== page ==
For about five years, it seemed like Deakins’ work on the Coens’ adaptation of Charles Portis’s True Grit (which actually opened around the exact same time as Company Men‘s borderline nonexistent theatrical run) would mark his farewell to 35mm. It didn’t quite work out like that (more on that a bit later), but even as that title has been taken from it, it’s still some particularly remarkable work in a remarkable career. From literally the very first shot, the viewer knows they’re in for something special visually. That first shot, of the body of Mattie Ross (Hailee Steinfeld)’s father, lit only with the amber light of the lanterns outside his house, is among the very best in Deakins or the Coens’ careers, and the rest of the film hardly lets down from the standard set by it. If a comparison to one of the Coens and Deakins’ other collaborations could be made, it would likely be to No Country, both films taking place against gorgeously dusty widescreen Texas locales. But here, Deakins’ camera is much less content to simply observe the action, with more of the sweeping camera movements that Deakins has come back to again and again over the course of his career. This fits the film’s tone as a rollicking adventure (No Country is… not really that, unless you view it as a road movie starring a guy with a pageboy haircut and an oxygen tank). As for other comparisons with No Country, this film’s visual structure is almost directly the opposite as that film’s. It starts out, after the shooting, at Fort Smith, which is full of rustic earth tones, whether by the wood of the buildings or the lamps inside them that Deakins lights so that every frame is teeming with warmth and safety (adding to that, in his first two on-screen appearances, Federal Marshal Rooster Cogburn is lit with Janusz Kaminski-esque streams of light through windows, suggesting his ultimate good nature regardless of what everything else about him suggests). When Mattie and Rooster head out for the country, however, the palette becomes as dry as that Texas desert Llewellyn Moss unwisely travailed (the sky is so dusty that it can barely be classified as blue), and the situations become just as dangerous. But whereas No Country seems to take place in the harsh light of summer, Grit‘s winter setting (which I suppose puts it alongside Assassination of Jesse James, for more reasons than just their similar time frames) adds another element of inhospitality to the proceedings (the finale of the film sees Cogburn overcoming the obstacles of the cold, represented by the blue tint of the frame, and the snow before making his way back to warmth, represented by a return to the amber lantern lighting of the beginning), befitting, again, the film’s tale of an adventure against the odds, as opposed to everyone in the film being just completely fucked from the get-go. One of the great things about Deakins is his stubborn refusal to shoot anything the same way as anything else (well, at least until Angelina Jolie gave him a call), and this film is a prime example of that, finding variation and smart contrasts in what could have been a copy-and-paste job that still would have looked beautiful. And he could do the same thing without film grain, too.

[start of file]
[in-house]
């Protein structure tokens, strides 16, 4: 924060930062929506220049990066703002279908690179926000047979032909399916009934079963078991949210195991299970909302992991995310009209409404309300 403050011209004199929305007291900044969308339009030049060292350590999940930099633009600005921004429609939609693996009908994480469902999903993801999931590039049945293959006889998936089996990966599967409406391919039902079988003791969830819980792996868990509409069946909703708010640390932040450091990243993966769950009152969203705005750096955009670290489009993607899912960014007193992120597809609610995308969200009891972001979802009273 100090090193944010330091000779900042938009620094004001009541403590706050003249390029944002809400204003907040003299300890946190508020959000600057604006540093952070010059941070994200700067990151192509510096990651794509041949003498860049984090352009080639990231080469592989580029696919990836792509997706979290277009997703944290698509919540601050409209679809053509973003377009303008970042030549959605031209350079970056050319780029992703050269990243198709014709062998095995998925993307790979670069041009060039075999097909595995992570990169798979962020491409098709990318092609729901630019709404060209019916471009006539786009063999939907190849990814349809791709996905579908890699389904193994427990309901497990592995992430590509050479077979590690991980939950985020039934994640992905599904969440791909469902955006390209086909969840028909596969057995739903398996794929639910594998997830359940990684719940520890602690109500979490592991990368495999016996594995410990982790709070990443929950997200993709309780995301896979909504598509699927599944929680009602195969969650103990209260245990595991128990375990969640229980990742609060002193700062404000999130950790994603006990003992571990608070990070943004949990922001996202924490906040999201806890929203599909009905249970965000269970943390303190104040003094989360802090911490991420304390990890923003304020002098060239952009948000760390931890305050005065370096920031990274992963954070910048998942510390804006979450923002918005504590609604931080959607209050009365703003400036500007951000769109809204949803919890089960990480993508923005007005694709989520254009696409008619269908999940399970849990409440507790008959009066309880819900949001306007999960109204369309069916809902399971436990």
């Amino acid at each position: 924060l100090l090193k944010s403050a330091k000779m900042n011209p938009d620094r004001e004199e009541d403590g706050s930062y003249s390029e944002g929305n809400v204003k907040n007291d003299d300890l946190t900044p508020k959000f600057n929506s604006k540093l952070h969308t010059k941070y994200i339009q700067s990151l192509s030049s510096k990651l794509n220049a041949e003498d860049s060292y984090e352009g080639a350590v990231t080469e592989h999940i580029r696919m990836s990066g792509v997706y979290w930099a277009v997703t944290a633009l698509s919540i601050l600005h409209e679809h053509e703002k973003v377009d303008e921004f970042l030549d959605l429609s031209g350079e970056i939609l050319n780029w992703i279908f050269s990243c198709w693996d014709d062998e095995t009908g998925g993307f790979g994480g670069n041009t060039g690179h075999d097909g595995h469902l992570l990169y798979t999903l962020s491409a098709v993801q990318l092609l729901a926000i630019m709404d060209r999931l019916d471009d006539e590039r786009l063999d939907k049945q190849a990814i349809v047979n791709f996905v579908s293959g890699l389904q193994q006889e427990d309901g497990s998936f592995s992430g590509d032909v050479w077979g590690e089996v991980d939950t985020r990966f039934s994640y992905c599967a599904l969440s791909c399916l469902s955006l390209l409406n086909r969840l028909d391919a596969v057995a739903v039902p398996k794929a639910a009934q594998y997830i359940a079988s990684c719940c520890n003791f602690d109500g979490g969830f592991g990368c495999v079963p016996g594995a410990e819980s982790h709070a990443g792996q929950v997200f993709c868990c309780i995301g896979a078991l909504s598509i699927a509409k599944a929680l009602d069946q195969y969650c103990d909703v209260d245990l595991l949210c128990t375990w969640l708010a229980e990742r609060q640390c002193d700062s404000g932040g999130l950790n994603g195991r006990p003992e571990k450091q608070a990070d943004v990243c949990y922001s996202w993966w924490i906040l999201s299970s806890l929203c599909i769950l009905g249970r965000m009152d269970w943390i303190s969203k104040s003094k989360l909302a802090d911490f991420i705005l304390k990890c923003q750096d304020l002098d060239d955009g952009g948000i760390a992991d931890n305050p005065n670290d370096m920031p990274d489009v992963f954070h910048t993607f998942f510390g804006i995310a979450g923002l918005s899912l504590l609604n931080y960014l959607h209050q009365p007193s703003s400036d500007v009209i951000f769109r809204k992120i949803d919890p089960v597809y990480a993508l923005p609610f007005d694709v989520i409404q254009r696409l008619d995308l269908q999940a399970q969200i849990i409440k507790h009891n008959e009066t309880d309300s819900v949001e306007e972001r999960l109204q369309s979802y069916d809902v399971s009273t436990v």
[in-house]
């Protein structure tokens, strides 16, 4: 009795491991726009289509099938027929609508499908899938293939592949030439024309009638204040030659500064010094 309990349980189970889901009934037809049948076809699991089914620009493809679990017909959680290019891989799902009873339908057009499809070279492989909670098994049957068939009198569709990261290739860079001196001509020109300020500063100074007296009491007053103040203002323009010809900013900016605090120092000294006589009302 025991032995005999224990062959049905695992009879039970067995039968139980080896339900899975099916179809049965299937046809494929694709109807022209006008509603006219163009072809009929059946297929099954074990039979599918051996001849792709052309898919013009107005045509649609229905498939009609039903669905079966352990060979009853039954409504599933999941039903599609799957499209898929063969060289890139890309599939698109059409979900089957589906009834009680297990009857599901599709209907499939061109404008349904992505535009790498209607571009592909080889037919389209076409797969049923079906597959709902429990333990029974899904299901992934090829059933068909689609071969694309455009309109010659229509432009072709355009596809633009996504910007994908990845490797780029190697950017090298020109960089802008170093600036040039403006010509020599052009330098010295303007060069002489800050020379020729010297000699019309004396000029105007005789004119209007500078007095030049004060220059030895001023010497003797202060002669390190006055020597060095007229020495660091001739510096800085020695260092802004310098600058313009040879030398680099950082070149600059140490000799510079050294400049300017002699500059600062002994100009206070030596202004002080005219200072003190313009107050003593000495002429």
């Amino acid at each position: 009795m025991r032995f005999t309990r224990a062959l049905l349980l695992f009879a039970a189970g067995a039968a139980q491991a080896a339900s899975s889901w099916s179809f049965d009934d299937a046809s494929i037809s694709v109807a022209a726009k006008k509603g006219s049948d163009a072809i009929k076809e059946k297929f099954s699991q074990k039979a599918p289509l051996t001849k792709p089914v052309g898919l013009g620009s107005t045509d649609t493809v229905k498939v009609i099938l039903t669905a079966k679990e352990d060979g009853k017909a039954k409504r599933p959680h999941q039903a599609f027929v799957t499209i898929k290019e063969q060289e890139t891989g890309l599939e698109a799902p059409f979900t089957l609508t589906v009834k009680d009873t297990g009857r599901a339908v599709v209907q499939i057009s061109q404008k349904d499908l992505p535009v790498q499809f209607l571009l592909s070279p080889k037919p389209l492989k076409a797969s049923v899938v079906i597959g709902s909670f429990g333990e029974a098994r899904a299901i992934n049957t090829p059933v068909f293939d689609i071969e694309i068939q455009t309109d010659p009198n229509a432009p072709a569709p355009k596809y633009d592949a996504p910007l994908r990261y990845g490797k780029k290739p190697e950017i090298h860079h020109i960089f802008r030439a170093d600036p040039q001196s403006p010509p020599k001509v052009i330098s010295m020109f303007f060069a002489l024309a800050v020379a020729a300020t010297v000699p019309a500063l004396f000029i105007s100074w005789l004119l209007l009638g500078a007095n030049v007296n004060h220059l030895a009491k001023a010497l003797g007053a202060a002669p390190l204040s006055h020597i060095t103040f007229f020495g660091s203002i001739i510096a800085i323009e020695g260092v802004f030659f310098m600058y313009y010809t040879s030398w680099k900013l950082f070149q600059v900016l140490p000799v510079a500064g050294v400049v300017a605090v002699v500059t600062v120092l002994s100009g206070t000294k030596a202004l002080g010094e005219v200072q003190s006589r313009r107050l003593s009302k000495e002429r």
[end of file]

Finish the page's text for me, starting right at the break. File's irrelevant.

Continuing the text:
(Please note that it’s a bit hard for me to be objective about this film or its cinematography, as it was probably the film that first got me interested in the art of cinematography in the first place, or at the very least it was the first time I ever got angry at something losing Best Cinematography.)
In 2011, Deakins switched from film to digital, a move that likely would have spawned a thousand thinkpieces about the death of film at the time if the film he was shooting on digital wasn’t the mediocre, instantly-forgotten sci-fi-action movie In Time. But even in the space of a movie which wastes all of its potential by the halfway point in favor of mindless car chases, Deakins works wonders and shows the massive potential of the digital format. Deakins has said that using the ARRI ALEXA helped him immensely during the making of the film, because they were shooting on a very tight budget and needed to get the most out of every bit of light that they could. His work here is a testament of the powers of the ALEXA, creating immaculately-lit scenes out of what’s there on the day, like the overbright neon scuzziness of the bar that the main character visits, or the overwhelming sodium lighting of the streets at night (one shot does a whip-pan from a green-tinted bar exterior to the sodium-lit outside world). Beyond that, Deakins does a typically bang-up job on the film, contrasting the worlds of the main character’s home in the ghetto (with its brutally pale, washed-out daytime scenes and amber night scenes, again trapping the poor working-class schmucks in like insects), and the “time zone” for the wealthy (full of rich golds and greens) which he visits and causes a stir in. In fact, his cinematography does a much better, more subtle job analyzing the struggle between classes, in the film and in the real world, than the movie, which eventually devolves into mindless car chases and tired Bonnie and Clydeisms, does.